Making Good on Tax Promises, Sort Of
The Green Book is back. Officially “The General Explanations of the Administration’s Fiscal Year 2022 Revenue Proposals,” the volume includes detailed descriptions of President Biden’s tax plans. Required beach reading for tax geeks, just in time for summer. Former President Trump scrapped the long tradition of issuing the Treasury report to supplement the annual budget.
Biden keeps a business tax deduction. Owners of closely held businesses will still be able to deduct 20 percent of business income they report on individual tax returns. During the campaign, Biden suggested dumping the tax break for those making $400,000 or more. TPC’s Bill Gale, was “a little surprised that the Biden administration didn’t propose curtailing” the deduction, which he said “just seems to be kind of without redeeming qualities.”
And Biden, as promised, would raise taxes on corporations and the wealthy. The president’s budget also includes $3.6 trillion in tax increases designed to fund efforts to combat climate change, reduce income inequality, and expand the nation’s social safety net. Starting at the end of 2021, the top individual income tax rate would rise to 39.6 percent from 37 percent for married couples filing jointly who make $509,300 or more and to single filers making $452,700 or more.
Biden’s budget also proposes cuts to fossil fuel tax benefits. The budget proposes to eliminate fossil fuel industry tax benefits including those for enhanced oil recovery and deductions for wages, repairs, supplies, and other oil and gas drilling expenses. Repealing the provisions would generate $35 billion in revenue over ten years.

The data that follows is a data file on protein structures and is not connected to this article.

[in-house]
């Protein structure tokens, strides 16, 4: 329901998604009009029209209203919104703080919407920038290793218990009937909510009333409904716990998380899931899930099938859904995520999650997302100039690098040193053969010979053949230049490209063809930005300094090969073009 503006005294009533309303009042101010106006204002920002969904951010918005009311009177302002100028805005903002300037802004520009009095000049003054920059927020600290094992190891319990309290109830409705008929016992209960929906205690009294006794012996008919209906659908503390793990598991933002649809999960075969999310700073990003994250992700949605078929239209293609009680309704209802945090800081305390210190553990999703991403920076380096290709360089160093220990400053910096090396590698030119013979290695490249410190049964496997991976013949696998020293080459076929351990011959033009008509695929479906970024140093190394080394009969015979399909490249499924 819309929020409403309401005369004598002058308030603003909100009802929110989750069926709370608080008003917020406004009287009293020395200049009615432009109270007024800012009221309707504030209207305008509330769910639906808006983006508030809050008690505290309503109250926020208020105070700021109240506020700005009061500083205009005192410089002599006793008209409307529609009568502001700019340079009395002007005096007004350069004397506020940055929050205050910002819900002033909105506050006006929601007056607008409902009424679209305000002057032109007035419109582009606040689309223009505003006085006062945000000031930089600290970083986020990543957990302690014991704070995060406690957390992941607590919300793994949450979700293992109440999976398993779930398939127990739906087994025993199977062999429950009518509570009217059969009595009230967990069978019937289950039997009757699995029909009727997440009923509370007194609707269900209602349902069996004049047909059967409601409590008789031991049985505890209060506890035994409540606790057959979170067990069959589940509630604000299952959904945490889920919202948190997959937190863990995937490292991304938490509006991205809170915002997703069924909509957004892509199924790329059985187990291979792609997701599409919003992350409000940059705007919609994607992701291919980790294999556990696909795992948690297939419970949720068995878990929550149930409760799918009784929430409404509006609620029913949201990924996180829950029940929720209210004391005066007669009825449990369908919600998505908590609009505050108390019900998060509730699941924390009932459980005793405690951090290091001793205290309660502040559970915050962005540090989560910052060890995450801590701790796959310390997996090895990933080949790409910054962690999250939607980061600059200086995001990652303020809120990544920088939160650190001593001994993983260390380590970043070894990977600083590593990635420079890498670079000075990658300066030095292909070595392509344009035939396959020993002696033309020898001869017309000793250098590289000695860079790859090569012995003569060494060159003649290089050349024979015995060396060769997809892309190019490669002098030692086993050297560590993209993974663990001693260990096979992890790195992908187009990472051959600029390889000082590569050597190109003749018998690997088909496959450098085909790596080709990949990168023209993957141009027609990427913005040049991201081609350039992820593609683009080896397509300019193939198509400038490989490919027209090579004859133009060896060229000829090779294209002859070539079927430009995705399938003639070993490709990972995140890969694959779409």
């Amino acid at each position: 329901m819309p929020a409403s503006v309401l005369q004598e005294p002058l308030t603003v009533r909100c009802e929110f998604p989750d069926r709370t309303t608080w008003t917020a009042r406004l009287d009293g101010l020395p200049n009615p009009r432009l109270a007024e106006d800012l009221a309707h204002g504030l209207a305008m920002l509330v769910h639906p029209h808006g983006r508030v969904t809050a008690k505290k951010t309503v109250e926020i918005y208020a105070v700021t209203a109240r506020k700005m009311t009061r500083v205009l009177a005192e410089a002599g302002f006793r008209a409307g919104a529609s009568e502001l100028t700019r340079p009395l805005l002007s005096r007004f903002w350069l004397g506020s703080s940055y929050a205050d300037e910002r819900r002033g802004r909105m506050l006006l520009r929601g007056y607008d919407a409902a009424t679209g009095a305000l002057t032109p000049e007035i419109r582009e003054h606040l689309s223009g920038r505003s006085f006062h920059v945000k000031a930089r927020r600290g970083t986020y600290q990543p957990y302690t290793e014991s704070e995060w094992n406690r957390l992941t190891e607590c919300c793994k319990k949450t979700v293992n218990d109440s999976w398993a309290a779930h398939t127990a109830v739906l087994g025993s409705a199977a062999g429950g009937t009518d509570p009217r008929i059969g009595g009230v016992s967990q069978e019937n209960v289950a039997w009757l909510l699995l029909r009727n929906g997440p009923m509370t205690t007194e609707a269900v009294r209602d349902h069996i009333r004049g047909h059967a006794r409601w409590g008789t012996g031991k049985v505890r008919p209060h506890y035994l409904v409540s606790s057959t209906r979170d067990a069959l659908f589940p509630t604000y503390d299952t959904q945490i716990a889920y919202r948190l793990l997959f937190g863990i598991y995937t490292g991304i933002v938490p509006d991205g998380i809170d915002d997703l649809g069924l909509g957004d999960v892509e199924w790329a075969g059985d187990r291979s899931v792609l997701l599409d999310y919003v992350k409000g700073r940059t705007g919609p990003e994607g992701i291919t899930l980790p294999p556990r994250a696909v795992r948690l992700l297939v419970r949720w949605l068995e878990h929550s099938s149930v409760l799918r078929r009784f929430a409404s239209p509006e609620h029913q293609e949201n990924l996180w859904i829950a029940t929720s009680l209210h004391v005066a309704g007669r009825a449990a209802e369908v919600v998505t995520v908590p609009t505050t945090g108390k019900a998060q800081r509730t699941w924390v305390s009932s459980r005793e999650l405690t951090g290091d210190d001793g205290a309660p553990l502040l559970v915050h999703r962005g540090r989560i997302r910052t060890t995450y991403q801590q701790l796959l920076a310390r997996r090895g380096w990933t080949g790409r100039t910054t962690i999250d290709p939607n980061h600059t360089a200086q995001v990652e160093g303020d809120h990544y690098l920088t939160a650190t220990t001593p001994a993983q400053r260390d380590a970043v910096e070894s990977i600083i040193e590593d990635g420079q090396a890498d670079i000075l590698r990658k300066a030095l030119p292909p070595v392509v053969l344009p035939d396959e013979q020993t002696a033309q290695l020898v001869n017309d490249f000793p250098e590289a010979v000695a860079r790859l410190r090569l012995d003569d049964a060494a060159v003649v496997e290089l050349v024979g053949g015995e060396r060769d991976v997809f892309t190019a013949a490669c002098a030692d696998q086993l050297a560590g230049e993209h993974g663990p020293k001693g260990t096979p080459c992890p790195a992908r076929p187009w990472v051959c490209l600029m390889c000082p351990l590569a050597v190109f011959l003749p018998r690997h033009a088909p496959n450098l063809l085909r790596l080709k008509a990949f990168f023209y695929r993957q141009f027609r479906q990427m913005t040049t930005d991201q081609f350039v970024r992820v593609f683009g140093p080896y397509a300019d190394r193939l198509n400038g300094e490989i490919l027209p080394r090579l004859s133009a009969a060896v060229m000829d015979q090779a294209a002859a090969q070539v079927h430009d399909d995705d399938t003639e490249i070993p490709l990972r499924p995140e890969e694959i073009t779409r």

International tax talks continue. The Hill summarizes where negotiations stand on a global minimum tax rate and other rules on taxing corporate profits. Even if organizations such as the OECD reach consensus, member countries still will need to change their domestic laws and relevant tax treaties to implement any agreement.
Just in time for alfresco dining in the summer: An end to the three-martini lunch? Democratic Rep. Suzanne Bonamici and Republican Rep. Peter Meijer introduced a bill to eliminate the tax deduction for business meals and use the revenue for child care. Congress temporarily restored the tax break last December at the request of then-President Trump.
Congress is not in session. The Daily Deduction will resume its weekly schedule when Congress returns.
For the latest tax news, subscribe to the Tax Policy Center’s Daily Deduction. Sign up here to have it delivered to your inbox weekdays at 8:00 am (Mondays only when Congress is in recess). We welcome tips on new research or other news. Email Renu Zaretsky at email@example.com.